significant reduction in over all dust that settles on everything.

Before our robot vac we dusted our ceiling fans almost monthly. Now 3~4
times a year.


No doubt.


Food for thought.


My thoughts haven't changed:

When it come to carpets, robotic vacuums have their place as an appearance
maintainer but not as an overall replacement for a quality upright or power-brush
canister/whole-house system. Not if you want your carpet to last as long as
possible.


While the *surface* of the carpet might look clean after using a robotic
vacuum, the sand and dirt particles are still doing their damage. When
the abrasive dirt - especially sand - settles into the pile and then gets
walked on, it abrades the fibers. Eventually the carpet begins to look thin,
dull and flat. Carpet doesn't just wear directly because people walk on it,
it also wears - thins out - because the base of the fibers are being cut by
embedded dirt.




As Bob D said: "The Roomba is a maintainer." Tossing your quality, yet
unwieldy upright is a really bad idea. Depending on how much traffic a
carpet sees and how dirty the overall environment is, a deep vacuuming
should be done at least once a week if you want your carpets to last - not
just *look* clean.

  #62   Report Post  
Posted to rec.woodworking
external usenet poster
 
Posts: 12,155
Default Anybody use a Roomba in the workshop?

On 6/8/2021 5:52 PM, DerbyDad03 wrote:
On Tuesday, June 8, 2021 at 3:04:21 PM UTC-4, Leon wrote:
On 6/8/2021 12:50 PM, DerbyDad03 wrote:
On Tuesday, June 8, 2021 at 12:44:37 PM UTC-4, Leon wrote:
On 6/7/2021 5:53 PM, Bob D wrote:
On Monday, June 7, 2021 at 12:51:32 PM UTC-5, Leon wrote:
On 6/5/2021 4:01 PM, Patrick Denker wrote:
Zombie post, but I was Googling this subject out of curiosity. The
answer is yes, absolutely. I've been using a Roomba 960 as my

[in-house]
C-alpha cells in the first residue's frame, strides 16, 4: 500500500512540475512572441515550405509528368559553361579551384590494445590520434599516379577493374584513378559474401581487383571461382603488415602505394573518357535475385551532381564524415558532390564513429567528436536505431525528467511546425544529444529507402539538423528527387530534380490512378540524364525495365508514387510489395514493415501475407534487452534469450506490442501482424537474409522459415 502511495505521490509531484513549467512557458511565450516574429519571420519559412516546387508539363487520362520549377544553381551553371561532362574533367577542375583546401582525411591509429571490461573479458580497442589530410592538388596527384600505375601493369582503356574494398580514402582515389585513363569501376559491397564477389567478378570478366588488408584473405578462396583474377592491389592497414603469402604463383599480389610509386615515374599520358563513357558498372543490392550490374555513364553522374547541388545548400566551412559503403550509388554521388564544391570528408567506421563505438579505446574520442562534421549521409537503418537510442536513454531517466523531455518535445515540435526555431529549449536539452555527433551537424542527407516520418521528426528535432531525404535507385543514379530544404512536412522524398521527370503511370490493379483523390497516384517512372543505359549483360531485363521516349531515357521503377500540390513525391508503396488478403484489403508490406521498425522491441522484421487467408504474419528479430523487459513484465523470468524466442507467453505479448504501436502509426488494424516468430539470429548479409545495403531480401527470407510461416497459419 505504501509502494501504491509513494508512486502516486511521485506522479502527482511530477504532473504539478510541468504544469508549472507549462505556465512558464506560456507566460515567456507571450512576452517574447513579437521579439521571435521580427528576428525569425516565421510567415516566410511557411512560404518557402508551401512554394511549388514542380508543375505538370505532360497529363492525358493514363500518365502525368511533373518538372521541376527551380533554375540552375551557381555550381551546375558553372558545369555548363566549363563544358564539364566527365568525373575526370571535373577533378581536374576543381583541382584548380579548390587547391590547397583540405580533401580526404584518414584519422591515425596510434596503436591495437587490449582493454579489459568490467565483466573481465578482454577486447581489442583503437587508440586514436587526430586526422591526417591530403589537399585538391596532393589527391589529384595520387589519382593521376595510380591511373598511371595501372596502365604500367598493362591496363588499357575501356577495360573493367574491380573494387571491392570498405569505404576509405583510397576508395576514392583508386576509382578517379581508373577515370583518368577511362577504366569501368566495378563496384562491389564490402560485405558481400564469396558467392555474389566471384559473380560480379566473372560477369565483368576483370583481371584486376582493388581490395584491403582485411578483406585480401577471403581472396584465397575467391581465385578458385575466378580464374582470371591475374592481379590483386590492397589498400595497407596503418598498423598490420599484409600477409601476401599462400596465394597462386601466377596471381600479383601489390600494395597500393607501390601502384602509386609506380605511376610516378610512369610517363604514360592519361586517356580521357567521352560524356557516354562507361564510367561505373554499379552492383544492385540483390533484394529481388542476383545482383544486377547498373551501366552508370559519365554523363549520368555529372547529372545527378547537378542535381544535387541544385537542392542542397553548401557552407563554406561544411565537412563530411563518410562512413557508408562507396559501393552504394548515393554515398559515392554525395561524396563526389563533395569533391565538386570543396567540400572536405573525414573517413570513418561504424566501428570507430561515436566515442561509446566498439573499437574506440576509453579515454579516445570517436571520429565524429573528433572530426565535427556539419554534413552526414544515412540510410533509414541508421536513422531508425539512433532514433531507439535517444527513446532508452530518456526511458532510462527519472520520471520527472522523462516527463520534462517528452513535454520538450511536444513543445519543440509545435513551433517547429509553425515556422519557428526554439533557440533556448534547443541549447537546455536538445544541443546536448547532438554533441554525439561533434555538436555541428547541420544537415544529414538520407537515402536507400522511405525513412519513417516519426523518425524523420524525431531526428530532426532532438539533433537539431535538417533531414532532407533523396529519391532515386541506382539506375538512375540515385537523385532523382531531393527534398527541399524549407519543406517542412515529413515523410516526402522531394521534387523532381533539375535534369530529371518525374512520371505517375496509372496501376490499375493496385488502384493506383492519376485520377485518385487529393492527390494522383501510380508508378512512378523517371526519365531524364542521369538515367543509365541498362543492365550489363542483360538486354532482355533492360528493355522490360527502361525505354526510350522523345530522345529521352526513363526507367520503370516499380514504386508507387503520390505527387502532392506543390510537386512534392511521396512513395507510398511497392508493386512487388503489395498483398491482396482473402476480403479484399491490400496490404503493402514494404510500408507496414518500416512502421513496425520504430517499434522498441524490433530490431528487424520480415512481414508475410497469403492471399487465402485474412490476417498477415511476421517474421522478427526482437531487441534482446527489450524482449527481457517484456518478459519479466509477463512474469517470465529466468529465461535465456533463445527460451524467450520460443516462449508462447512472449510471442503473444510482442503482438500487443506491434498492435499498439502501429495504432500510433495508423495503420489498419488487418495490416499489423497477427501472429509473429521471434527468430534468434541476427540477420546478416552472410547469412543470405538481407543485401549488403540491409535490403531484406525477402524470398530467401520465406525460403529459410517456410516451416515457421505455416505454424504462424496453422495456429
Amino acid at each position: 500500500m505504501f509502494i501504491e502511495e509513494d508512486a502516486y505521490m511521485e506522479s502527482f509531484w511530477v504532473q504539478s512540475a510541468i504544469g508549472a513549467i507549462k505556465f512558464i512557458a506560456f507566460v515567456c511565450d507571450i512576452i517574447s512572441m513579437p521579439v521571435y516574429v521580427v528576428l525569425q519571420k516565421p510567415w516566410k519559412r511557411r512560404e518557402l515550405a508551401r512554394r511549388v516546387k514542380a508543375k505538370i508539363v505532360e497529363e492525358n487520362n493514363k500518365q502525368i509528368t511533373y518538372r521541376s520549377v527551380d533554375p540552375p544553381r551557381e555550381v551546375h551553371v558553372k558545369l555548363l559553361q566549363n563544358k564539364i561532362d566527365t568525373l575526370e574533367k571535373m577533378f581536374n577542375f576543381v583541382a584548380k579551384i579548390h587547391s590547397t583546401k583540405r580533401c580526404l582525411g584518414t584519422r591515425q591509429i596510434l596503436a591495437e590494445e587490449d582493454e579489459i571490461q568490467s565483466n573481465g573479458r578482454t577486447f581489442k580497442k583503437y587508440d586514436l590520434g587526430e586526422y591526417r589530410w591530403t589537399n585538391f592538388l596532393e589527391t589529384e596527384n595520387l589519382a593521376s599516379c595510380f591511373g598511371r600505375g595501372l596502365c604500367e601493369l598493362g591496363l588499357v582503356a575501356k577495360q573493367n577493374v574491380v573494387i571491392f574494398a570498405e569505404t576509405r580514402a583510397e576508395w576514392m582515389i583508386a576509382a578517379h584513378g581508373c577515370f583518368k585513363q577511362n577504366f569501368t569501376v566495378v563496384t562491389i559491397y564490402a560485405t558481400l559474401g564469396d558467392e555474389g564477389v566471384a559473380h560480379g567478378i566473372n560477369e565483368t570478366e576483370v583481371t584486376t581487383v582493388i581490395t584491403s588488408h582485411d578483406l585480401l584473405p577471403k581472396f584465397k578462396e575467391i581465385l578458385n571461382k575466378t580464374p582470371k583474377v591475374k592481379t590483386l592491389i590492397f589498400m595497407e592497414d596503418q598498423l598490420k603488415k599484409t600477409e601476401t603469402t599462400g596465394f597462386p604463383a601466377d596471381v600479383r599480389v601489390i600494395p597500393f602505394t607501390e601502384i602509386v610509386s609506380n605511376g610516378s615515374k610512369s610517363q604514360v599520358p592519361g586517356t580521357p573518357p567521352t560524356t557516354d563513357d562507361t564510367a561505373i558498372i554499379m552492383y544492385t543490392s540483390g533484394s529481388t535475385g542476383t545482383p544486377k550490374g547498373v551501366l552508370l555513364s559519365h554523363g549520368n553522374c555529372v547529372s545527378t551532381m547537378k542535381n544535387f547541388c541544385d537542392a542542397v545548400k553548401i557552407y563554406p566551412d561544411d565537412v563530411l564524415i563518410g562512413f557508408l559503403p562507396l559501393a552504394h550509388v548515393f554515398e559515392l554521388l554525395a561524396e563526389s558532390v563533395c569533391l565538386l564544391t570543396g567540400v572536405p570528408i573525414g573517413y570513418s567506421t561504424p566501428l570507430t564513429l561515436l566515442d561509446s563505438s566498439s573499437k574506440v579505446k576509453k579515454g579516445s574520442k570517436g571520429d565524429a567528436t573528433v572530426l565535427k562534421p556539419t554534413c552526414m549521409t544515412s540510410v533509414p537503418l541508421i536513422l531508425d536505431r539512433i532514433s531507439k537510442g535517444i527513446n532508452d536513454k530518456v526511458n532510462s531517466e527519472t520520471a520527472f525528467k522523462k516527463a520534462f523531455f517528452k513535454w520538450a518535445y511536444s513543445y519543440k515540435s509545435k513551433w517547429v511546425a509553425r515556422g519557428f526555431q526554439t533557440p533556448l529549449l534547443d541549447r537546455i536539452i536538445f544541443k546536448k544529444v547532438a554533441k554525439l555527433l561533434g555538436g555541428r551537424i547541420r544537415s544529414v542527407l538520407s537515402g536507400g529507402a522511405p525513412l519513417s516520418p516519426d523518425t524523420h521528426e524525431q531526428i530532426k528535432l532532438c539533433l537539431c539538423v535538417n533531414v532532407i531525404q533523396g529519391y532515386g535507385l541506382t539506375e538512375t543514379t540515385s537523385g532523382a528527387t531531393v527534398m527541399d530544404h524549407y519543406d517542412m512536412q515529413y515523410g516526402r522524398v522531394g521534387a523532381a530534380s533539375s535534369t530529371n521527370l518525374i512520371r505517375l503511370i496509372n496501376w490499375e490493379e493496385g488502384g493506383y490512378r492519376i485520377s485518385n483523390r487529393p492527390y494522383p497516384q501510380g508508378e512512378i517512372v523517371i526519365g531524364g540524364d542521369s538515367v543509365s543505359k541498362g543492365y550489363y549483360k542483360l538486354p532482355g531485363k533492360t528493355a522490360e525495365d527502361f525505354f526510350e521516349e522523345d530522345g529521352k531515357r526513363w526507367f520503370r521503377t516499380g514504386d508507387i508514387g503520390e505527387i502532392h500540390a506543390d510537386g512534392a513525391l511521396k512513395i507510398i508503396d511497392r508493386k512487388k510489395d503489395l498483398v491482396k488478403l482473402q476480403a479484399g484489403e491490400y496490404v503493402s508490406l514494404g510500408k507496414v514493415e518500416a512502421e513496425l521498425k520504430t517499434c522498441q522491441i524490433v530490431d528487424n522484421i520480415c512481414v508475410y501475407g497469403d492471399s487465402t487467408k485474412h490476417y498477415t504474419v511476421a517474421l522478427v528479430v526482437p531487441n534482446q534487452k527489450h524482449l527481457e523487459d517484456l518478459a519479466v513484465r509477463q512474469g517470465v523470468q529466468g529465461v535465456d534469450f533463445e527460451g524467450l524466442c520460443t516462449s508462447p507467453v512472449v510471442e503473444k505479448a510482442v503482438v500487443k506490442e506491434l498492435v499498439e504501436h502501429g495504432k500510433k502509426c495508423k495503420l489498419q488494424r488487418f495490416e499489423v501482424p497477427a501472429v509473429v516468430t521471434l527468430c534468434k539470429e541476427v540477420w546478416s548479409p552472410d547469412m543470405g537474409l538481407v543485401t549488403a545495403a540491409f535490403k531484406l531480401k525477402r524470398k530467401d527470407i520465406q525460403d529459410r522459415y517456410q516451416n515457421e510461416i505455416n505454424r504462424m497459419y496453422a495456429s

overworked, much-abused and utterly stalwart shop-sawdust helper for 3
years. It fills up fast and sometimes chokes on nails and wood scraps
but keeps on chugging. I use it in combo with a large shop vac connected
to table saw dust port + overhead shop air filter. Roomba can't clean up
huge piles of sawdust but is always scurrying around my feet keeping it
under control. Emptying bin now and then way easier than shop-vaccing
whole floor. Plus you can set schedule so it cleans dust every day as it
settles. Recommend the newer self-emptying models so you don't have to
dump the bin so often.

We have had a Roomba since 2008. And we will likely always have one.

If I ran a Roomba in my shop I would not get anything done between
emptying the bin and waiting on it to get out of the way.

With that said, self cleaning to empty the bin may work but not as
quickly as simply sweeping or blowing the dust out.

We got our first roomba about a month ago, a model 8+ from Costco. It has the built-in vaccuum in the base that automatically cleans the Roomba bin when it docks. It's working well. I am still figuring out the mapping and setting up the clean zones and barrier zones. I think we will be happy with it, but I am not getting rid of our Kirby Vacuum cleaner. It does the industrial clean. The Roomba is a maintainer.

You being new with the Roomba, I would advise that you take it to the
shop/garage and clean it weekly. I pull the sweepers, rotating ball
wheel, side 3 prong sweeper, and dust bin out. I blow the vacuumm and
the dust bin out and then witrh a damp microfiber towel wipe the entire
under side and front bumpers. ALSO wipe the 3 prong brush clean.

Especially wipe the front bumper and the 3 prong brush. If left dirty
they will leave/transfer dirt lines on your base boards.

I have been doing this for the past 13 years and seems to keep things
cleaner.

We still have our pro vac too, but it pretty much only gets used with
the hose and wand to do the ceiling fan blades.

And we only have hard floors, no carpet or rugs.

I think that your final statement is key.

There is that. but if you think a regular vacuum/Kirby, Ricar, what ever
brand, will get all the dirt out, that is not going to happen.


Never said - or even thought - that.


I can't imagine that even the best made autonomous robotic vacuum
cleaner could clean a carpet as well as it needs to be cleaned. Only a
quality upright has the weight, power and brush configuration to remove
the dirt at base of the carpet fibers.

The regular vacuum cleaner is only going to remove the dirt in the
carpet. They do not remove dirt that has made it to the padding and or
past the padding. While an upright may do a better job as a robot vac,
it is not going to get all the dirt.


I used the words "base of the carpet fibers" meaning the area at the